05 Young-onset dementia
Types of young-onset dementia & early-onset dementia
Anyone living with dementia who is under 65 years of age is described as having early-onset or young-onset dementia. The age of retirement has historically been 65, and the term ‘young-onset’ refers to dementia occurring before the traditional retirement age. It is estimated that 42,000 younger people (under 65 years of age) are living with dementia in the UK. 10% of all young-onset dementia diagnoses indicate that the condition has been inherited from a parent, which suggests that young-onset dementia is more likely to be hereditary than other forms of dementia. The causes of young-onset dementia are similar to other forms of dementia, but there are some important differences.
As with ‘late-onset’ Alzheimer’s, this type of dementia is caused by the formation of abnormal proteins called plaques and tangles in the brain which implicate the nerve cells’ ability to communicate. Alzheimer’s is the most common type of dementia in both older and younger people, but younger people are more likely to have an ‘atypical’ (unusual) form of Alzheimer’s. Unlike Alzheimer’s typically experienced by older people, the initial symptoms of Atypical Alzheimer’s is not memory loss, but problems with vision, speech or planning, decision-making and behaviour.
Young-onset vascular dementia
As with ‘late-onset’ vascular dementia, this type of ‘young-onset’ dementia is caused by restricted bloodflow to the brain, starving the brain cells of oxygen. Vascular dementia is closely linked to diabetes and to cardiovascular diseases in younger people. Symptoms of vascular dementia may vary and younger people are more likely to experience problems with thought processing than memory loss.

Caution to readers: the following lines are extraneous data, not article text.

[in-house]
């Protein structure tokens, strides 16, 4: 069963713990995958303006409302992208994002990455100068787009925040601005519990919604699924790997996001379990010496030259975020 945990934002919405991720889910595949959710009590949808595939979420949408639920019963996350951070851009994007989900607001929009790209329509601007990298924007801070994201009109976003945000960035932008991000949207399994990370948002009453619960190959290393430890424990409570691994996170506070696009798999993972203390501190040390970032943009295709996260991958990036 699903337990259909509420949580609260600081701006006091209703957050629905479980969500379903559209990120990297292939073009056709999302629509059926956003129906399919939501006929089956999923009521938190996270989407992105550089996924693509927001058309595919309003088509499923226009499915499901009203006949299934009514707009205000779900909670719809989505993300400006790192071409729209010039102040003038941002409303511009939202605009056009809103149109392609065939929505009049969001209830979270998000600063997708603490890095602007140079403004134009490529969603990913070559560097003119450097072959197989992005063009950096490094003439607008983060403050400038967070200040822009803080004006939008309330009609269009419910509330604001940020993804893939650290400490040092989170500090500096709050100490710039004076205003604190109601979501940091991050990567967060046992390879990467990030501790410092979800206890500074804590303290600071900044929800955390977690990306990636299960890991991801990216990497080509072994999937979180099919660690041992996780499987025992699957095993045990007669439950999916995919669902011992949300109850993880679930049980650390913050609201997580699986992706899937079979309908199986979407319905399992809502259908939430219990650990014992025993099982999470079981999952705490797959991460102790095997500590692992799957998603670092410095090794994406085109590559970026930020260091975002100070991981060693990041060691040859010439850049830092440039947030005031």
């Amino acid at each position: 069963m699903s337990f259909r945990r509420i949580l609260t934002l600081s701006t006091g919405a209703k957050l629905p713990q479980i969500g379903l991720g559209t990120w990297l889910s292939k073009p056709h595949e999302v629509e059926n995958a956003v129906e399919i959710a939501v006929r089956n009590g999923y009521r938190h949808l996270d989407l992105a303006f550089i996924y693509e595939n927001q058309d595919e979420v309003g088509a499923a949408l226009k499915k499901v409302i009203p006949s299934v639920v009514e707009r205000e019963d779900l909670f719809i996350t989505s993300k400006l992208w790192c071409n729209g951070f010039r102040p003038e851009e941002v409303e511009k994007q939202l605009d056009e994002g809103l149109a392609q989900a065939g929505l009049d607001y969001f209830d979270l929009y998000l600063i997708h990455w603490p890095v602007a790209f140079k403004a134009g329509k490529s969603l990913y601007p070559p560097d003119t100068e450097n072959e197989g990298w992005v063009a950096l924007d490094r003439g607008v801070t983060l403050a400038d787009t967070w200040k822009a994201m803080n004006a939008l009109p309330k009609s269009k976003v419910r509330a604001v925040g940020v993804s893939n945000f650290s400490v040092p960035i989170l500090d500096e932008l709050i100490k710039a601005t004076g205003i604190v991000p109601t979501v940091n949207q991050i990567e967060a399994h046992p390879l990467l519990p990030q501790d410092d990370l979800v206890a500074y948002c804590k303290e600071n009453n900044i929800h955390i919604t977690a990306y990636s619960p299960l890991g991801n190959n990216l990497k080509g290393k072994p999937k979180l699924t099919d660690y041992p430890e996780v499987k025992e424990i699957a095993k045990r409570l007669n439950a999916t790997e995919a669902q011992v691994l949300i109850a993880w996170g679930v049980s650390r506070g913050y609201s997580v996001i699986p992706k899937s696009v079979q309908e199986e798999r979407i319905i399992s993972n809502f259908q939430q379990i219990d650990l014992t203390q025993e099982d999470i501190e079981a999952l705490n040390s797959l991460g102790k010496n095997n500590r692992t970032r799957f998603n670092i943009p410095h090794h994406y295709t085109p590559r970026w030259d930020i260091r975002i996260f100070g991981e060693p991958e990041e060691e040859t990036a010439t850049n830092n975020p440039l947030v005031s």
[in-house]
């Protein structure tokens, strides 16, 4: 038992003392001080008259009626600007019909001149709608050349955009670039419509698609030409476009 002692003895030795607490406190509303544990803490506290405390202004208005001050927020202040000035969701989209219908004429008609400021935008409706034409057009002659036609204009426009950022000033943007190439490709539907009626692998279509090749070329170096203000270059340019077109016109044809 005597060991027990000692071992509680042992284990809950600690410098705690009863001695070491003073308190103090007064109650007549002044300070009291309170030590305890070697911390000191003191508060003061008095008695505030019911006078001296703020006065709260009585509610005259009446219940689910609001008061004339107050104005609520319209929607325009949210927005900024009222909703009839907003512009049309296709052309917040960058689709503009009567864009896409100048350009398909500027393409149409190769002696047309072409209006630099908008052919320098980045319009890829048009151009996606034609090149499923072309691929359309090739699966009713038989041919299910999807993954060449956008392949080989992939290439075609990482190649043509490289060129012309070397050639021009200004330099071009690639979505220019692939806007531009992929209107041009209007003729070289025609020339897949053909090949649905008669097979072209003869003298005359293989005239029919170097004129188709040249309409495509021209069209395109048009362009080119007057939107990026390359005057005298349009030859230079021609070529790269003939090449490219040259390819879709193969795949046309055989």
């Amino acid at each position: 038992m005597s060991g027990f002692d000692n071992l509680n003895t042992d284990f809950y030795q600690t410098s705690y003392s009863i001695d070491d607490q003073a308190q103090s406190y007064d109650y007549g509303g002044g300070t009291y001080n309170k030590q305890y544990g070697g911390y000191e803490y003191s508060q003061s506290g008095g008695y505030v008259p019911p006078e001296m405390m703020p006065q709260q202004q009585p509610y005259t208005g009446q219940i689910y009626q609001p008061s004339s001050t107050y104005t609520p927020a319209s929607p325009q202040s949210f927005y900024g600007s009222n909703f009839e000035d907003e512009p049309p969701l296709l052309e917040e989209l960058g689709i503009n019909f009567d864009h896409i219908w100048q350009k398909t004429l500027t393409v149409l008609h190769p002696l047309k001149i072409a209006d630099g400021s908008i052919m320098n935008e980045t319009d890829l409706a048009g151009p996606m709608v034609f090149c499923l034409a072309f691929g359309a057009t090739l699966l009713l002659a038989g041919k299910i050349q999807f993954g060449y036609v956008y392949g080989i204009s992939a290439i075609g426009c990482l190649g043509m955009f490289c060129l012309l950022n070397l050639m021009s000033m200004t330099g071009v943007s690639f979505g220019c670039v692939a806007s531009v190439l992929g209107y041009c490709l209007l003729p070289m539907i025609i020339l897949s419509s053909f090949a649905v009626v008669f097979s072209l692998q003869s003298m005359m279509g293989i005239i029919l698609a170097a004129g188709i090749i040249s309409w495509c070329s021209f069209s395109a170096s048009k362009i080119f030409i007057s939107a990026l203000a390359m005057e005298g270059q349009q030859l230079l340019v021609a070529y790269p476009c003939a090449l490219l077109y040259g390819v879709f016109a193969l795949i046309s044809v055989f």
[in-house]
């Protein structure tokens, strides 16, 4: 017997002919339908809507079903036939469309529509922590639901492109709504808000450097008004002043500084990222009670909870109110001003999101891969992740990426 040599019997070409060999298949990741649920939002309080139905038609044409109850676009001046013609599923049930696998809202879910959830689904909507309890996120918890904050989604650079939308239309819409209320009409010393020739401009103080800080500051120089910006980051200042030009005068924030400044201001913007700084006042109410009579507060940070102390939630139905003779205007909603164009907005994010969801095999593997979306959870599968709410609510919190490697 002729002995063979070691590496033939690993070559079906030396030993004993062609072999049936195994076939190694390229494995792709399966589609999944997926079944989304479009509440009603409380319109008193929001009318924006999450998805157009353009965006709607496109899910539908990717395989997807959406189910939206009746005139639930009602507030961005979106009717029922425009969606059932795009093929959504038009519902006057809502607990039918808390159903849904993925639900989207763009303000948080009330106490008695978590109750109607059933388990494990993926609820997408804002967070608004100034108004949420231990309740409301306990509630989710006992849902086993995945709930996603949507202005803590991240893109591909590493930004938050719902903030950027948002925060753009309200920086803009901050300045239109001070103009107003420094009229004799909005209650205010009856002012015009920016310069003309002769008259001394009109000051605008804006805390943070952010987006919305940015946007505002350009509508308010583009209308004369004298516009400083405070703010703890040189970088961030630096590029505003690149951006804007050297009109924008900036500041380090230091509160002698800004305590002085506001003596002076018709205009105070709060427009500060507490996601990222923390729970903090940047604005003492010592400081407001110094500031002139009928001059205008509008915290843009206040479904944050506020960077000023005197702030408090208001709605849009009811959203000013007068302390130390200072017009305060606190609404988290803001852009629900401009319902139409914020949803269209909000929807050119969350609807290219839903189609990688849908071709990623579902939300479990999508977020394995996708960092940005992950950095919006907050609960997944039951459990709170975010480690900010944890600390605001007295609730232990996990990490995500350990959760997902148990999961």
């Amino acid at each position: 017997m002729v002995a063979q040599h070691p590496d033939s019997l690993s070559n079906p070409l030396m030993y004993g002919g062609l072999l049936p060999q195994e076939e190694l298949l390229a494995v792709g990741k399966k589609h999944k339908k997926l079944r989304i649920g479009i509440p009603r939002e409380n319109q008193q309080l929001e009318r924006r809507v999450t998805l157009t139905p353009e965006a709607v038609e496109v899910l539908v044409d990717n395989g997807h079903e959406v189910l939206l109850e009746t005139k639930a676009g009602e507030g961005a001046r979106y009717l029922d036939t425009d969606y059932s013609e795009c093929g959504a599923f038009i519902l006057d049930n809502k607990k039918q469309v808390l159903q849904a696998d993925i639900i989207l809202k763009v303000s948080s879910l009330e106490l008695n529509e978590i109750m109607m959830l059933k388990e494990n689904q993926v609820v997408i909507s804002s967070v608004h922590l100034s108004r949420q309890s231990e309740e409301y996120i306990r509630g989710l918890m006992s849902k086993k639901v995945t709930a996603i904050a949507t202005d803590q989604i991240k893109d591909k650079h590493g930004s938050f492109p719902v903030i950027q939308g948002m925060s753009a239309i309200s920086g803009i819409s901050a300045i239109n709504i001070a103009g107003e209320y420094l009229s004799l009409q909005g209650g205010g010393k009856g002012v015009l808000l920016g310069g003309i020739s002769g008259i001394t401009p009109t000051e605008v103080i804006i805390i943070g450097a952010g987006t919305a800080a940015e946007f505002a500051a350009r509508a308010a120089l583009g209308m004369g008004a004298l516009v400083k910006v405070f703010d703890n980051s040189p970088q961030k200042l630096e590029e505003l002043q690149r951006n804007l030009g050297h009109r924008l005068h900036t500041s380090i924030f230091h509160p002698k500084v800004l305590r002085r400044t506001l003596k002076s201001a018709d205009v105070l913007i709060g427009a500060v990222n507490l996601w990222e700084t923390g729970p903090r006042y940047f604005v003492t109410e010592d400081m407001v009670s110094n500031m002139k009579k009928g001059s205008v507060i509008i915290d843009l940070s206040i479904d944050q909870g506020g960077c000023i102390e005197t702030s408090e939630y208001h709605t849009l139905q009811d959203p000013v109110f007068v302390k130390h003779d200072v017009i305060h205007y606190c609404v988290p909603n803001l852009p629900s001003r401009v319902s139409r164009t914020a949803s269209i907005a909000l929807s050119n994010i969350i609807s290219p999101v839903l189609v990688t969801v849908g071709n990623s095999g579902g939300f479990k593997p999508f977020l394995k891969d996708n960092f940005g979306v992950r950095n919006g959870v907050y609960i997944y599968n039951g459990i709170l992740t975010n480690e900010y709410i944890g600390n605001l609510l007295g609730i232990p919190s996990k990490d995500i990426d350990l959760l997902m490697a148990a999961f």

Vascular dementia can also be hereditary, and this genetic form of vascular dementia known as CADASIL (cerebral autosomal dominant arteriopathy with subcortical infarcts and leukoencephalopathy) is most common in people aged 30 to 50. Symptoms of CADASIL include migraines, repeated strokes, fits, low mood and progressive loss of mental abilities.
Young-onset frontotemporal dementia
As with late-onset frontotemporal dementia, the build-up of abnormal proteins inside the nerve cells in the front and side areas of the brain interrupt the communication between cells. Whilst frontotemporal dementia is somewhat rare in older people, the percentage of younger people living with frontotemporal dementia is significantly higher at around 10-15%. Medical research has established notable evidence to suggest that frontotemporal dementia is genetic in approximately 1 in 3 occasions.
Young-onset alcohol-related brain damage
Alcohol-related brain damage includes Wernicke Korsakoff’s syndrome and alcoholic (or alcohol-related) dementia. ARBD is caused by a lack of thiamine (vitamin B1), direct damage to nerve cells from alcohol which is a toxin, head injuries and a poor diet. This type of dementia occurs most often in younger people who are often diagnosed in their 50s. At least 10% of people living with alcohol-related dementias are classed as younger people. Symptoms of ARBD are dependent on the area of the brain that is damaged. Symptoms include memory loss, difficulty in planning, making decisions and judgements, impulsive behaviours such difficulty controlling emotions, problems with attention and a lack of sensitivity.
Rarer forms of young-onset dementia
A significantly higher proportion of younger people than older people develop rarer types of dementia (around 20-25%). Neurological conditions such as Huntington’s disease, progressive supranuclear palsy, corticobasal degeneration and Creutzfeldt-Jakob disease (CJD) cause progressive damage to the nervous system and these degenerative neurological conditions are known to cause dementia. Metabolic disorders such as Gaucher’s disease, Tay Sach’s disease and Niemann-Pick’s disease are also known causes of young-onset dementia because they typically develop in childhood or adolescence. Hormone disorders such as thyroid problems, vitamin deficiencies, inflammatory conditions such as multiple sclerosis and infections such as HIV are also known causes of dementia – particularly in younger people.